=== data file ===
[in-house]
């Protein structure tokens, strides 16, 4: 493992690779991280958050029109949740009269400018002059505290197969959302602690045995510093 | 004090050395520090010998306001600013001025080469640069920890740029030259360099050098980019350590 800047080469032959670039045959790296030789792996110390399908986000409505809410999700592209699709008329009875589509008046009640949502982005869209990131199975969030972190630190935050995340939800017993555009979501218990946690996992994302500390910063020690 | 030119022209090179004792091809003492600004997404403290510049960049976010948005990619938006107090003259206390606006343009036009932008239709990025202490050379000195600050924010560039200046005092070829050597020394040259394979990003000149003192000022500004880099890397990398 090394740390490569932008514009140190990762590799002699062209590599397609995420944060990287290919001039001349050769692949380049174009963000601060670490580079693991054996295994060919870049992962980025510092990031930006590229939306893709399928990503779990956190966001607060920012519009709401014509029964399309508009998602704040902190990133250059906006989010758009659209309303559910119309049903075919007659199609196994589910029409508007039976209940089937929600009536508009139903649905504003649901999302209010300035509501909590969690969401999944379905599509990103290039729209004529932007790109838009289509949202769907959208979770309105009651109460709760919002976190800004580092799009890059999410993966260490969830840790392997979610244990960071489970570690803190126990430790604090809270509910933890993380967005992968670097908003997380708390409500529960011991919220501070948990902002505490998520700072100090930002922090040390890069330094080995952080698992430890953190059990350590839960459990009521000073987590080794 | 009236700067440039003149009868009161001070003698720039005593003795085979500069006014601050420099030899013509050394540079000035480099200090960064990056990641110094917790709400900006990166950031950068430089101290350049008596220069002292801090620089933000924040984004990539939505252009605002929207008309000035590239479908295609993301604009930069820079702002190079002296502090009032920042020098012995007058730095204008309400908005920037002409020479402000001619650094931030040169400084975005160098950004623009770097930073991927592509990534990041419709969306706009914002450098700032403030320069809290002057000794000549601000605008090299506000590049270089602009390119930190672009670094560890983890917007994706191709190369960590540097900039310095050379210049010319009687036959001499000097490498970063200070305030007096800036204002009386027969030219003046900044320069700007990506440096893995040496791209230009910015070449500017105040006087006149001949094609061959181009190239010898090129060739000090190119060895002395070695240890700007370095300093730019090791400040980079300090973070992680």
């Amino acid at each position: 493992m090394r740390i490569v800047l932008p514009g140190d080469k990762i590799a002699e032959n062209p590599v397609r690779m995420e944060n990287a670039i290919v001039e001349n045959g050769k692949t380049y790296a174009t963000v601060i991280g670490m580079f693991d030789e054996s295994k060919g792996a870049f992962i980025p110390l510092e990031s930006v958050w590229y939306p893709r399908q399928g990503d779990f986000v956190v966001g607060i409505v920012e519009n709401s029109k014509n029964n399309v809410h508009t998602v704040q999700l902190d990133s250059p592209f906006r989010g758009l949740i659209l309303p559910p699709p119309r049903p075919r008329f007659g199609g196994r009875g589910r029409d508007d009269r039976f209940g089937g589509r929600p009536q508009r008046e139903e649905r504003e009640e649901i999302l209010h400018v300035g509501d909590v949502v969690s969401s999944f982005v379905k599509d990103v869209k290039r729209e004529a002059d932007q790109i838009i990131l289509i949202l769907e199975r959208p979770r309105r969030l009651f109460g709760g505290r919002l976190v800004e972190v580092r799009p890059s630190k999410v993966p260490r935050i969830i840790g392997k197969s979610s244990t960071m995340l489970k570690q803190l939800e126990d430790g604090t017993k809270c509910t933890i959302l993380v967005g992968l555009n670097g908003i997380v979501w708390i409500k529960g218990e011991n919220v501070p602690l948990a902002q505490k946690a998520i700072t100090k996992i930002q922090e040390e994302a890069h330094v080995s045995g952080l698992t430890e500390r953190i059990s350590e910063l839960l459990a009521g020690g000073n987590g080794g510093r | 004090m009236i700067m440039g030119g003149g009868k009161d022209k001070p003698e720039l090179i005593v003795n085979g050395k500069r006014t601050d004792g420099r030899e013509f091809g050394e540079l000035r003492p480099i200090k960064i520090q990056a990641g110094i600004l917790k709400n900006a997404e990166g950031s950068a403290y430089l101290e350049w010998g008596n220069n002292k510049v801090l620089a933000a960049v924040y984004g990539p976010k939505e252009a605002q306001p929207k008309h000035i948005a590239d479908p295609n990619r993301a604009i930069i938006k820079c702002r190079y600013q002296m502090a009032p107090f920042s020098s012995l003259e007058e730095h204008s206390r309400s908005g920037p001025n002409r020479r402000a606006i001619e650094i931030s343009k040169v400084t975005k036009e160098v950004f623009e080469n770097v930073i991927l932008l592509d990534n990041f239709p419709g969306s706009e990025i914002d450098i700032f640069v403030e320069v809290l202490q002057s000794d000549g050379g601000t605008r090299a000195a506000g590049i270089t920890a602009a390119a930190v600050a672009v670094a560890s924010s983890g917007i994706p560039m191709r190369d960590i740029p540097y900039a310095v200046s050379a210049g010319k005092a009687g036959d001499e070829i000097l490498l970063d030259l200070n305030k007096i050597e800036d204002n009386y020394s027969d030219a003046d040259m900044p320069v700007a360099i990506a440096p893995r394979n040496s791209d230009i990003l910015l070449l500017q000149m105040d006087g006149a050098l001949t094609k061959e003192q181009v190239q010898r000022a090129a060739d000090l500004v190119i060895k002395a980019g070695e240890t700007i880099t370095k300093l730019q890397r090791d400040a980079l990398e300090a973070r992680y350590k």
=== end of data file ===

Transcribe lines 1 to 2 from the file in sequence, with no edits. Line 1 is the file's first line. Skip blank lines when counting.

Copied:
[in-house]
């Protein structure tokens, strides 16, 4: 493992690779991280958050029109949740009269400018002059505290197969959302602690045995510093 | 004090050395520090010998306001600013001025080469640069920890740029030259360099050098980019350590 800047080469032959670039045959790296030789792996110390399908986000409505809410999700592209699709008329009875589509008046009640949502982005869209990131199975969030972190630190935050995340939800017993555009979501218990946690996992994302500390910063020690 | 030119022209090179004792091809003492600004997404403290510049960049976010948005990619938006107090003259206390606006343009036009932008239709990025202490050379000195600050924010560039200046005092070829050597020394040259394979990003000149003192000022500004880099890397990398 090394740390490569932008514009140190990762590799002699062209590599397609995420944060990287290919001039001349050769692949380049174009963000601060670490580079693991054996295994060919870049992962980025510092990031930006590229939306893709399928990503779990956190966001607060920012519009709401014509029964399309508009998602704040902190990133250059906006989010758009659209309303559910119309049903075919007659199609196994589910029409508007039976209940089937929600009536508009139903649905504003649901999302209010300035509501909590969690969401999944379905599509990103290039729209004529932007790109838009289509949202769907959208979770309105009651109460709760919002976190800004580092799009890059999410993966260490969830840790392997979610244990960071489970570690803190126990430790604090809270509910933890993380967005992968670097908003997380708390409500529960011991919220501070948990902002505490998520700072100090930002922090040390890069330094080995952080698992430890953190059990350590839960459990009521000073987590080794 | 009236700067440039003149009868009161001070003698720039005593003795085979500069006014601050420099030899013509050394540079000035480099200090960064990056990641110094917790709400900006990166950031950068430089101290350049008596220069002292801090620089933000924040984004990539939505252009605002929207008309000035590239479908295609993301604009930069820079702002190079002296502090009032920042020098012995007058730095204008309400908005920037002409020479402000001619650094931030040169400084975005160098950004623009770097930073991927592509990534990041419709969306706009914002450098700032403030320069809290002057000794000549601000605008090299506000590049270089602009390119930190672009670094560890983890917007994706191709190369960590540097900039310095050379210049010319009687036959001499000097490498970063200070305030007096800036204002009386027969030219003046900044320069700007990506440096893995040496791209230009910015070449500017105040006087006149001949094609061959181009190239010898090129060739000090190119060895002395070695240890700007370095300093730019090791400040980079300090973070992680």